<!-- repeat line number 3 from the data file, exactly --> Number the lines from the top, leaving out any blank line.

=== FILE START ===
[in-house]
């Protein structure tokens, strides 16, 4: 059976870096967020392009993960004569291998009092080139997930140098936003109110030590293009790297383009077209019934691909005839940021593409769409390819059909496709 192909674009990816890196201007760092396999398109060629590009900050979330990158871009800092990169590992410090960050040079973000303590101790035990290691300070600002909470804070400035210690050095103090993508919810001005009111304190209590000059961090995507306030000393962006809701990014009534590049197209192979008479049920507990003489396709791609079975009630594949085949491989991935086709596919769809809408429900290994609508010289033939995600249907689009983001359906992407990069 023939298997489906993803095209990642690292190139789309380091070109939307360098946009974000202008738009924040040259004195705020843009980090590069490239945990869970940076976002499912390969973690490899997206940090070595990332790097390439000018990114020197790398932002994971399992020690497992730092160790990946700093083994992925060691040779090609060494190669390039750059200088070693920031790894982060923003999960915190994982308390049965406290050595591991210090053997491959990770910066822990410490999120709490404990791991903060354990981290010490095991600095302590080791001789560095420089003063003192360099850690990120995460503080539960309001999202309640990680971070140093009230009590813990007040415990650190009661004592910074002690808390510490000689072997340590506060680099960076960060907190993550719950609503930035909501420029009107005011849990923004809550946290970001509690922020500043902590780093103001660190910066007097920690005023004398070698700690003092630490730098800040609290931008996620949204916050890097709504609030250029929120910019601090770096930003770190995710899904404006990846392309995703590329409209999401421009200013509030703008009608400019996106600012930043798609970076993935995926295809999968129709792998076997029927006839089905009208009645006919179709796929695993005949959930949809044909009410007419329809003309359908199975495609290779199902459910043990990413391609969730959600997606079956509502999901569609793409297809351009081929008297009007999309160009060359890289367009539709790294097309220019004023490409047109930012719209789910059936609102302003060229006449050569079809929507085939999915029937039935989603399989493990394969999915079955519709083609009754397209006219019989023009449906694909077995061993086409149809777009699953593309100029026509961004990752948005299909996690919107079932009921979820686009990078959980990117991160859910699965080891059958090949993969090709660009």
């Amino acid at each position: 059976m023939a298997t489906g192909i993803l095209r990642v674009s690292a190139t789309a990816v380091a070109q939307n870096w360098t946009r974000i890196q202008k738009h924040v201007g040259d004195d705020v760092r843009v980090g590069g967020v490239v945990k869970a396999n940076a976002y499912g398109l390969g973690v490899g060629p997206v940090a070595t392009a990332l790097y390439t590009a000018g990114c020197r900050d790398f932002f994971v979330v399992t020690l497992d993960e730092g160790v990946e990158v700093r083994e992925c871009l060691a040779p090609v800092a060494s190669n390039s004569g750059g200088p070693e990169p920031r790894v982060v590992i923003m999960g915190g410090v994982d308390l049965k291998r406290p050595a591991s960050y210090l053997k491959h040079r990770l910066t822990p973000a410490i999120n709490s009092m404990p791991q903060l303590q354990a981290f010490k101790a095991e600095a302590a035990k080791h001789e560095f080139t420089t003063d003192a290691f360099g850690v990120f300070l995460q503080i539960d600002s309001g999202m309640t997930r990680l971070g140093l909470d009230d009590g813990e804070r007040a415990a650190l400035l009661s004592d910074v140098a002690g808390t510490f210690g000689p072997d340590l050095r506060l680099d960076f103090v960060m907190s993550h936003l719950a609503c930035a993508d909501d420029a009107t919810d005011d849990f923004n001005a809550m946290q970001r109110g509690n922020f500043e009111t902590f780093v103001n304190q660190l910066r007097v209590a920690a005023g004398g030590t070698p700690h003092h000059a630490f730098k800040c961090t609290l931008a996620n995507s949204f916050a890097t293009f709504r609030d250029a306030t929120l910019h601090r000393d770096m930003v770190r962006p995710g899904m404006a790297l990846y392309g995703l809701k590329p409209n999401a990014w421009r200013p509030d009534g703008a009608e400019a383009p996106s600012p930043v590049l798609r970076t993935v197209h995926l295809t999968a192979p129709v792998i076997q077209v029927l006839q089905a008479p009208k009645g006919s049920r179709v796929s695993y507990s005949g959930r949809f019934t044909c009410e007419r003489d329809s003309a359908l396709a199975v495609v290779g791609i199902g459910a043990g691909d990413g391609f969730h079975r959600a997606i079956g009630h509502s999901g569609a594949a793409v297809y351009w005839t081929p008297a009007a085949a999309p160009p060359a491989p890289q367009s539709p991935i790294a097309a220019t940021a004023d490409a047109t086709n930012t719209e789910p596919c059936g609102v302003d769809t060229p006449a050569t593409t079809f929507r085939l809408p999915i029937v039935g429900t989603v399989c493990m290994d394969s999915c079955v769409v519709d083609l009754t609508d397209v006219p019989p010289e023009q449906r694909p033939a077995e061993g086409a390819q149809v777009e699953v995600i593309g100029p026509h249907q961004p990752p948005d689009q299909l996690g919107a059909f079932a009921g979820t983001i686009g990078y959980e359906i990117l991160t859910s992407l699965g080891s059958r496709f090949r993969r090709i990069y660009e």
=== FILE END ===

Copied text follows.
């Amino acid at each position: 059976m023939a298997t489906g192909i993803l095209r990642v674009s690292a190139t789309a990816v380091a070109q939307n870096w360098t946009r974000i890196q202008k738009h924040v201007g040259d004195d705020v760092r843009v980090g590069g967020v490239v945990k869970a396999n940076a976002y499912g398109l390969g973690v490899g060629p997206v940090a070595t392009a990332l790097y390439t590009a000018g990114c020197r900050d790398f932002f994971v979330v399992t020690l497992d993960e730092g160790v990946e990158v700093r083994e992925c871009l060691a040779p090609v800092a060494s190669n390039s004569g750059g200088p070693e990169p920031r790894v982060v590992i923003m999960g915190g410090v994982d308390l049965k291998r406290p050595a591991s960050y210090l053997k491959h040079r990770l910066t822990p973000a410490i999120n709490s009092m404990p791991q903060l303590q354990a981290f010490k101790a095991e600095a302590a035990k080791h001789e560095f080139t420089t003063d003192a290691f360099g850690v990120f300070l995460q503080i539960d600002s309001g999202m309640t997930r990680l971070g140093l909470d009230d009590g813990e804070r007040a415990a650190l400035l009661s004592d910074v140098a002690g808390t510490f210690g000689p072997d340590l050095r506060l680099d960076f103090v960060m907190s993550h936003l719950a609503c930035a993508d909501d420029a009107t919810d005011d849990f923004n001005a809550m946290q970001r109110g509690n922020f500043e009111t902590f780093v103001n304190q660190l910066r007097v209590a920690a005023g004398g030590t070698p700690h003092h000059a630490f730098k800040c961090t609290l931008a996620n995507s949204f916050a890097t293009f709504r609030d250029a306030t929120l910019h601090r000393d770096m930003v770190r962006p995710g899904m404006a790297l990846y392309g995703l809701k590329p409209n999401a990014w421009r200013p509030d009534g703008a009608e400019a383009p996106s600012p930043v590049l798609r970076t993935v197209h995926l295809t999968a192979p129709v792998i076997q077209v029927l006839q089905a008479p009208k009645g006919s049920r179709v796929s695993y507990s005949g959930r949809f019934t044909c009410e007419r003489d329809s003309a359908l396709a199975v495609v290779g791609i199902g459910a043990g691909d990413g391609f969730h079975r959600a997606i079956g009630h509502s999901g569609a594949a793409v297809y351009w005839t081929p008297a009007a085949a999309p160009p060359a491989p890289q367009s539709p991935i790294a097309a220019t940021a004023d490409a047109t086709n930012t719209e789910p596919c059936g609102v302003d769809t060229p006449a050569t593409t079809f929507r085939l809408p999915i029937v039935g429900t989603v399989c493990m290994d394969s999915c079955v769409v519709d083609l009754t609508d397209v006219p019989p010289e023009q449906r694909p033939a077995e061993g086409a390819q149809v777009e699953v995600i593309g100029p026509h249907q961004p990752p948005d689009q299909l996690g919107a059909f079932a009921g979820t983001i686009g990078y959980e359906i990117l991160t859910s992407l699965g080891s059958r496709f090949r993969r090709i990069y660009e």